The Poisonwood Bible Reading Assignment 1
1. The novel opens with a Narrative directive presumably, to the reader:
Imagine a ruin so strange it must have never happened. First, picture the forest. I want you to be its conscience, the eyes in the tree.
What is the effect of this directive on you as a reader?
Orleanna Price narrates in the beginning, unfolding the story line for us. Towards the beginning of her narrative directive, she is explaining the past to us in a third person point of view, not revealing who the mother was in the jungle. Later on, she reveals that the weary mother was indeed, herself. Her narrative directive made me feel questionable but yet sympathetic. Her voice seems guilty and pained as she mentions “Southern Baptist by marriage, mother to children living and dead.” Makes me wonder what happened and how she lost one of her daughters.
-What does it suggest about that novel that’s about to unfold?
As Orleanna reveals, she was married to a Southern Baptist who sacrificed everything and brought his family down to The Congo. She also reveals that “She is inhumanly alone.” She expresses bitterness towards her husband, and grief, pain, and guilt towards her children, alive and deceased. Orleanna previously believed that it was going to be a good thing and worth sacrificing everything for, including your own children’s needs. But, as Orleanna explains to us she shows that everything went poorly and they seem to be in a bad state now.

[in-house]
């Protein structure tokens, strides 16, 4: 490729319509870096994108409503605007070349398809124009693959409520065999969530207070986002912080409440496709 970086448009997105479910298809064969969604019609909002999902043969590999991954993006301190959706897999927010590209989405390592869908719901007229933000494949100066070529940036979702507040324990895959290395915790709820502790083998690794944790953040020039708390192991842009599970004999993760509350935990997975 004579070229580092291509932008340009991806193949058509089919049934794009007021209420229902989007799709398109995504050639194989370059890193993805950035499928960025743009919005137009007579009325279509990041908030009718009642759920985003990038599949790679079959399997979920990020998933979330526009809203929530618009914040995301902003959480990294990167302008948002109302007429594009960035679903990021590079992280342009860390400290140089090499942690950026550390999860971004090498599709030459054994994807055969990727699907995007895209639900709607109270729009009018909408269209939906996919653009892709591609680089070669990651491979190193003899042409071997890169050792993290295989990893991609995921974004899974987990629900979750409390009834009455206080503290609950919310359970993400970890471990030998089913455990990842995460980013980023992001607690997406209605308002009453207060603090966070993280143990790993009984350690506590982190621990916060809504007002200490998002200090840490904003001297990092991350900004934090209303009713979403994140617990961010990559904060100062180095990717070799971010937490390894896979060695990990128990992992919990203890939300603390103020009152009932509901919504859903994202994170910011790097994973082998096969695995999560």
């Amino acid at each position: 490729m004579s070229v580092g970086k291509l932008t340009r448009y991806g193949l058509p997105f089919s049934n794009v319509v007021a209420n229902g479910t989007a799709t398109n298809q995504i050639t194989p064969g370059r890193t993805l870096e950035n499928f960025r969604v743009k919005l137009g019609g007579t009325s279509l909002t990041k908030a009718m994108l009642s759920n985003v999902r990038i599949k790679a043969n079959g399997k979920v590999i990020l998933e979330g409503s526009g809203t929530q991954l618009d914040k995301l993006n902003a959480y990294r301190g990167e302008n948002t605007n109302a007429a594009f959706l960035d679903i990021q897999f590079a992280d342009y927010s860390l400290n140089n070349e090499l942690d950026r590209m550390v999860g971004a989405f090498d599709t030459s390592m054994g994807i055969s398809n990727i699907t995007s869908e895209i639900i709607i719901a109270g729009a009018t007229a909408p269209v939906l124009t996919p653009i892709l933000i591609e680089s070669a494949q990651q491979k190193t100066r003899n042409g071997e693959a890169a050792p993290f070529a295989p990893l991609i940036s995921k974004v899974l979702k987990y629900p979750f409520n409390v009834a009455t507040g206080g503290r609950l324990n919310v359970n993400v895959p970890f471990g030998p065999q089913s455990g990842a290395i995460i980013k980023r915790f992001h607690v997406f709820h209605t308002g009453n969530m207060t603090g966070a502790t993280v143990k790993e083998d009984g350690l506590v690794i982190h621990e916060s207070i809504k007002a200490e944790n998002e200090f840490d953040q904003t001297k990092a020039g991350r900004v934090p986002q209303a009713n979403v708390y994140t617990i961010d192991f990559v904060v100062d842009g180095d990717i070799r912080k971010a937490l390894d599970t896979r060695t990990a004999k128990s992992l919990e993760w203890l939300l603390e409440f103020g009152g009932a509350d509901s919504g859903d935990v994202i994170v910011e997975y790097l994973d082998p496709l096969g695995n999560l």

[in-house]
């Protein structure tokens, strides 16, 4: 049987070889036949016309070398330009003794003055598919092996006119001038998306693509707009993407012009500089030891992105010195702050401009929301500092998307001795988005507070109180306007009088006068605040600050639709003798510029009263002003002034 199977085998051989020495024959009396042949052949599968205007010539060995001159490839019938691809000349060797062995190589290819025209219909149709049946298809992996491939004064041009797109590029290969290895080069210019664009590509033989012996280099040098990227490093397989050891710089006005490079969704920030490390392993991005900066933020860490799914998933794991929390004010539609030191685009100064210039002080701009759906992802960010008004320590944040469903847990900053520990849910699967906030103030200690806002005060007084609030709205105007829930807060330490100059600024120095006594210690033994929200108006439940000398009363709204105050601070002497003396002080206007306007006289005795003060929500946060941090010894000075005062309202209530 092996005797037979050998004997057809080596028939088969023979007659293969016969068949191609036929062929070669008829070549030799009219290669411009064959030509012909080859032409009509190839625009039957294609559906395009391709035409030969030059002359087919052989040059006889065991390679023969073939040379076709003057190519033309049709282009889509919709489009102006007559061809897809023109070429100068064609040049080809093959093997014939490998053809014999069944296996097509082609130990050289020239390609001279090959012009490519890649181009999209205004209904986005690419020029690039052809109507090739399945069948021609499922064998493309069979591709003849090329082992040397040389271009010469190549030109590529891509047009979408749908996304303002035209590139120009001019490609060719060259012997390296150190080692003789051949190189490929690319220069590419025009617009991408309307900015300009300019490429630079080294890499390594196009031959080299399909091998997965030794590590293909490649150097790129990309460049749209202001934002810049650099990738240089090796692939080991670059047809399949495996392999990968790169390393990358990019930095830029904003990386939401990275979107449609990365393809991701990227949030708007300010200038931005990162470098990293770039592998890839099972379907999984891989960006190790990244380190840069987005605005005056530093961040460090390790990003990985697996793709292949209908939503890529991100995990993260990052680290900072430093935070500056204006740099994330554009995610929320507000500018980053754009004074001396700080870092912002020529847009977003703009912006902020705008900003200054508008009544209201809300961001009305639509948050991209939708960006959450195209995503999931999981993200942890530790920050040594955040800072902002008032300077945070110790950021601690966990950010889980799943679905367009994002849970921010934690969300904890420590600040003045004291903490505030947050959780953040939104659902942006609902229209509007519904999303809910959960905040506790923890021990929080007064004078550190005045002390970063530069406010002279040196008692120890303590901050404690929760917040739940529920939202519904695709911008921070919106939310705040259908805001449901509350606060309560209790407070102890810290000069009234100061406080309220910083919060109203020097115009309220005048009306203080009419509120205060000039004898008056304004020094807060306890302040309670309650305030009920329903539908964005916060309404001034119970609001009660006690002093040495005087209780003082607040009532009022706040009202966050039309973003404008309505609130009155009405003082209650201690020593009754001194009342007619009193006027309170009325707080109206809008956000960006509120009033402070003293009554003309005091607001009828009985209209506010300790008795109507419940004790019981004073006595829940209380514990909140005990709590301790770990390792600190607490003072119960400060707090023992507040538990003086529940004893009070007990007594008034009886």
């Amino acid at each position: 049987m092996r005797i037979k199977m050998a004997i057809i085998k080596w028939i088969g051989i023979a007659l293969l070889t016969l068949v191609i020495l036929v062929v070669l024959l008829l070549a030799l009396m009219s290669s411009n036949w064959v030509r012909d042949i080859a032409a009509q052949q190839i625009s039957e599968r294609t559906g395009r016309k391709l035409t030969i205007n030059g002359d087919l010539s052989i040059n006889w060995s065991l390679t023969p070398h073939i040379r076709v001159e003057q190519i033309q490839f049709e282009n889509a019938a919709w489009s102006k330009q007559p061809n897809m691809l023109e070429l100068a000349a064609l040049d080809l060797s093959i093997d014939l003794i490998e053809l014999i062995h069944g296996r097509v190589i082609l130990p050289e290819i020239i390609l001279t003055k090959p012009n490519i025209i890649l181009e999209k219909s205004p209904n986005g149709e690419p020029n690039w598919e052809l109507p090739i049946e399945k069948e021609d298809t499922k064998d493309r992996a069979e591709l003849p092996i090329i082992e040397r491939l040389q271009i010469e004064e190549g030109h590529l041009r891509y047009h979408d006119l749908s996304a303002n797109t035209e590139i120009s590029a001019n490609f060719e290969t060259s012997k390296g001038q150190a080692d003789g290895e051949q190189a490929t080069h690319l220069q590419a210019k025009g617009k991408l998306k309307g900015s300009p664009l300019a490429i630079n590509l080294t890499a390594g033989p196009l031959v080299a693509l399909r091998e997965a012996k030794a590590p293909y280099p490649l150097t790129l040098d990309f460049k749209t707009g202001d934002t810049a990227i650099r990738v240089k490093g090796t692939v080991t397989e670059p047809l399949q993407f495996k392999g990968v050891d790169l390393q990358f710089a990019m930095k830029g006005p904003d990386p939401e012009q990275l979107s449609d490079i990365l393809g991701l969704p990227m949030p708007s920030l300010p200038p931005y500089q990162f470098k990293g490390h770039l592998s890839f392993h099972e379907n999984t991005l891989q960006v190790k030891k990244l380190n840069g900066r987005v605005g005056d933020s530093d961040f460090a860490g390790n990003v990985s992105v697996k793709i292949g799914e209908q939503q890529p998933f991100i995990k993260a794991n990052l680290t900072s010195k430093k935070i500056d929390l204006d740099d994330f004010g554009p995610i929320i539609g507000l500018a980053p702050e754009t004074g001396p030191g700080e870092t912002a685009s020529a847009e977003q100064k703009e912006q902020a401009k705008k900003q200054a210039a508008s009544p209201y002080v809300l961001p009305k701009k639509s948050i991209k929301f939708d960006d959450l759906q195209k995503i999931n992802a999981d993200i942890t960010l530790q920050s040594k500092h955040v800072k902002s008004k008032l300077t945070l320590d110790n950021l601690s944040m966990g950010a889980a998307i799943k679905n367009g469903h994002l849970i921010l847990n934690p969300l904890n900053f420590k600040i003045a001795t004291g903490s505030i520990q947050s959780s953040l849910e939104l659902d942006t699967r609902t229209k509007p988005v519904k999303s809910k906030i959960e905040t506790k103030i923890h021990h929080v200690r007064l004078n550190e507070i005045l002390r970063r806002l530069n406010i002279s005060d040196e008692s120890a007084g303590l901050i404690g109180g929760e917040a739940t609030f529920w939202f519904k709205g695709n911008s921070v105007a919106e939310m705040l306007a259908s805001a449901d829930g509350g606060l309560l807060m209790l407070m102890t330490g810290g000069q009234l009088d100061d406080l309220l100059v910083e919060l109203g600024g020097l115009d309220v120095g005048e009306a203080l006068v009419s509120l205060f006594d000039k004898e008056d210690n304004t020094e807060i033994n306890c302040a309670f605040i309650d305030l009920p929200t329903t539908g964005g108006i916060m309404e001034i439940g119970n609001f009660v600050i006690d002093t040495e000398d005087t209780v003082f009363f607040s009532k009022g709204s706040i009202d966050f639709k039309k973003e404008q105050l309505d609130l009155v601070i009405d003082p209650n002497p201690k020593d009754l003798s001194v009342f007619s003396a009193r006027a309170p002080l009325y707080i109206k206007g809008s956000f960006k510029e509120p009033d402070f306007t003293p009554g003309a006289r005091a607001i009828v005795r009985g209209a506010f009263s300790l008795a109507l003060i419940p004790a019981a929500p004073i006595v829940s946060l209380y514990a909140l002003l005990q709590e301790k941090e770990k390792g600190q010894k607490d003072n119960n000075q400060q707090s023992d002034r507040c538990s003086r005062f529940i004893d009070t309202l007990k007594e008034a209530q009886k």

-As Orleanna continues her narration, who does the “you” that she is speaking to appear to be?
One of her deceased daughters. As it shows through her narration, she expresses guilt and pity.
-To what great disasters does she allude?
She hints that an apocalypse like event occurred and that there was a “darkness among the waters” of the tribal land.
-Why is she telling the story looking back on Africa while the girls seem to be telling it as if it is happening in Africa?